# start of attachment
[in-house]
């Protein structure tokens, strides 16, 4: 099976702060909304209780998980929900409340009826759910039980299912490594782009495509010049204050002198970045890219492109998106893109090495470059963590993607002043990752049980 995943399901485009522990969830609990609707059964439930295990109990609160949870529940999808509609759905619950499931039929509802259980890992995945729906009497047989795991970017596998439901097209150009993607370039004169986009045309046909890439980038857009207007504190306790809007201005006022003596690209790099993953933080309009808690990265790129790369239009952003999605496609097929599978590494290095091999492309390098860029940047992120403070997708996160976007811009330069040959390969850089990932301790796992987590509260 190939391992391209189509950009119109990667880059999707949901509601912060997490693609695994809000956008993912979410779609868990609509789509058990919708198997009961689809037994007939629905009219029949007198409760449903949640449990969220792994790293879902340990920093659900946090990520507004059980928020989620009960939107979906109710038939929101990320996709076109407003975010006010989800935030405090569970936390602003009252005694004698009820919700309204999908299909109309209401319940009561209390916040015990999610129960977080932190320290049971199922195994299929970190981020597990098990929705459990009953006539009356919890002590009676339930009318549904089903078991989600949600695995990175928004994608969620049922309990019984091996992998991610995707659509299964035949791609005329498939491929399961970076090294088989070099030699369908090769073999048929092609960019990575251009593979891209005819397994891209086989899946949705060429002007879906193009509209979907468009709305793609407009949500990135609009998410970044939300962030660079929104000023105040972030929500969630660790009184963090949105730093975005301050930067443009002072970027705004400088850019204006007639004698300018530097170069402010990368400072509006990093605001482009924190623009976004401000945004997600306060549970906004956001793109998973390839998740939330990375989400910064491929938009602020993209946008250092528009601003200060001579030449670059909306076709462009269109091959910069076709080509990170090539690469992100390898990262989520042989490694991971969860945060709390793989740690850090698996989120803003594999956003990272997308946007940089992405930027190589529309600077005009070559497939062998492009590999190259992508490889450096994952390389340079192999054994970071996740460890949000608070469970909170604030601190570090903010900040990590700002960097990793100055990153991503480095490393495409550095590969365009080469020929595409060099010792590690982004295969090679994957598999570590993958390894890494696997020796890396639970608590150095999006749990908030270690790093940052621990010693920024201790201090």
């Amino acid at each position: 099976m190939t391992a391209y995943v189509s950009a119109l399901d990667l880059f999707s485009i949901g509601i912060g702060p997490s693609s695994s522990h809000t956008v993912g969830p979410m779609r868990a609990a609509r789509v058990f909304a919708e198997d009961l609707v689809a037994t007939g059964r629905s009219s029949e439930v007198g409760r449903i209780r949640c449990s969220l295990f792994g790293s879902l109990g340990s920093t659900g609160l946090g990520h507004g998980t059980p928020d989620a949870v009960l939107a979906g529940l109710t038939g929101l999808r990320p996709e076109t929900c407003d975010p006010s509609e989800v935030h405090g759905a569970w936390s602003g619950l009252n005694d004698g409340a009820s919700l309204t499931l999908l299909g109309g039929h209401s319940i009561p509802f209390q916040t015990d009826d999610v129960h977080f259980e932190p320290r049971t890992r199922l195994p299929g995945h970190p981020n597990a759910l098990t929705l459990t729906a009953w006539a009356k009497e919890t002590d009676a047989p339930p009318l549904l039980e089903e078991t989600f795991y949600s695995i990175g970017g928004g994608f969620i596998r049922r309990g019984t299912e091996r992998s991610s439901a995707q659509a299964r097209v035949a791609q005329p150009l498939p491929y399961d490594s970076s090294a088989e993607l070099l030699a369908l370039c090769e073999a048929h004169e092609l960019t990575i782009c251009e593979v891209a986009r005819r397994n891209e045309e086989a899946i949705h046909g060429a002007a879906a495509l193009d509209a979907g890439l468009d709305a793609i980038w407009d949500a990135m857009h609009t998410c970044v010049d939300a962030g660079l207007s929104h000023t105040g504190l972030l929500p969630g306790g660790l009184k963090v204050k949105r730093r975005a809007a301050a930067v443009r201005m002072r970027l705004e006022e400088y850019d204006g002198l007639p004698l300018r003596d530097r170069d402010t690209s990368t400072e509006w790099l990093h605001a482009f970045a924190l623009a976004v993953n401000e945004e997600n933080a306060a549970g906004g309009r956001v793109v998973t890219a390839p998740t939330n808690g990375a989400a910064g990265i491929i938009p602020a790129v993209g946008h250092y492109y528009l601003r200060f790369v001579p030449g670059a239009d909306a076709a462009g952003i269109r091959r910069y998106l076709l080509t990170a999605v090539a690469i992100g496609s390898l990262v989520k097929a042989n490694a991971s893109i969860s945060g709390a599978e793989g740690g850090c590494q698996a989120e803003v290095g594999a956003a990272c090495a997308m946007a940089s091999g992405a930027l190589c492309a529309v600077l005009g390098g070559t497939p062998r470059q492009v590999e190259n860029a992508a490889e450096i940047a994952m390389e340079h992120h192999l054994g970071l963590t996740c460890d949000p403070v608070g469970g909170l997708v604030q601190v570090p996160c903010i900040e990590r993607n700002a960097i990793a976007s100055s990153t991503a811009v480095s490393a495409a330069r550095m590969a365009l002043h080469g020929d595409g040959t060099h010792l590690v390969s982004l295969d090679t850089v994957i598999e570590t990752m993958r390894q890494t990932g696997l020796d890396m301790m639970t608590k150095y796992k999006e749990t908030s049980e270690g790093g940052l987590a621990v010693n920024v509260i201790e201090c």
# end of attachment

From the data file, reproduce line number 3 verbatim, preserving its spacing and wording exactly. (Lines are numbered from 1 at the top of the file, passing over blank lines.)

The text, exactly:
């Amino acid at each position: 099976m190939t391992a391209y995943v189509s950009a119109l399901d990667l880059f999707s485009i949901g509601i912060g702060p997490s693609s695994s522990h809000t956008v993912g969830p979410m779609r868990a609990a609509r789509v058990f909304a919708e198997d009961l609707v689809a037994t007939g059964r629905s009219s029949e439930v007198g409760r449903i209780r949640c449990s969220l295990f792994g790293s879902l109990g340990s920093t659900g609160l946090g990520h507004g998980t059980p928020d989620a949870v009960l939107a979906g529940l109710t038939g929101l999808r990320p996709e076109t929900c407003d975010p006010s509609e989800v935030h405090g759905a569970w936390s602003g619950l009252n005694d004698g409340a009820s919700l309204t499931l999908l299909g109309g039929h209401s319940i009561p509802f209390q916040t015990d009826d999610v129960h977080f259980e932190p320290r049971t890992r199922l195994p299929g995945h970190p981020n597990a759910l098990t929705l459990t729906a009953w006539a009356k009497e919890t002590d009676a047989p339930p009318l549904l039980e089903e078991t989600f795991y949600s695995i990175g970017g928004g994608f969620i596998r049922r309990g019984t299912e091996r992998s991610s439901a995707q659509a299964r097209v035949a791609q005329p150009l498939p491929y399961d490594s970076s090294a088989e993607l070099l030699a369908l370039c090769e073999a048929h004169e092609l960019t990575i782009c251009e593979v891209a986009r005819r397994n891209e045309e086989a899946i949705h046909g060429a002007a879906a495509l193009d509209a979907g890439l468009d709305a793609i980038w407009d949500a990135m857009h609009t998410c970044v010049d939300a962030g660079l207007s929104h000023t105040g504190l972030l929500p969630g306790g660790l009184k963090v204050k949105r730093r975005a809007a301050a930067v443009r201005m002072r970027l705004e006022e400088y850019d204006g002198l007639p004698l300018r003596d530097r170069d402010t690209s990368t400072e509006w790099l990093h605001a482009f970045a924190l623009a976004v993953n401000e945004e997600n933080a306060a549970g906004g309009r956001v793109v998973t890219a390839p998740t939330n808690g990375a989400a910064g990265i491929i938009p602020a790129v993209g946008h250092y492109y528009l601003r200060f790369v001579p030449g670059a239009d909306a076709a462009g952003i269109r091959r910069y998106l076709l080509t990170a999605v090539a690469i992100g496609s390898l990262v989520k097929a042989n490694a991971s893109i969860s945060g709390a599978e793989g740690g850090c590494q698996a989120e803003v290095g594999a956003a990272c090495a997308m946007a940089s091999g992405a930027l190589c492309a529309v600077l005009g390098g070559t497939p062998r470059q492009v590999e190259n860029a992508a490889e450096i940047a994952m390389e340079h992120h192999l054994g970071l963590t996740c460890d949000p403070v608070g469970g909170l997708v604030q601190v570090p996160c903010i900040e990590r993607n700002a960097i990793a976007s100055s990153t991503a811009v480095s490393a495409a330069r550095m590969a365009l002043h080469g020929d595409g040959t060099h010792l590690v390969s982004l295969d090679t850089v994957i598999e570590t990752m993958r390894q890494t990932g696997l020796d890396m301790m639970t608590k150095y796992k999006e749990t908030s049980e270690g790093g940052l987590a621990v010693n920024v509260i201790e201090c």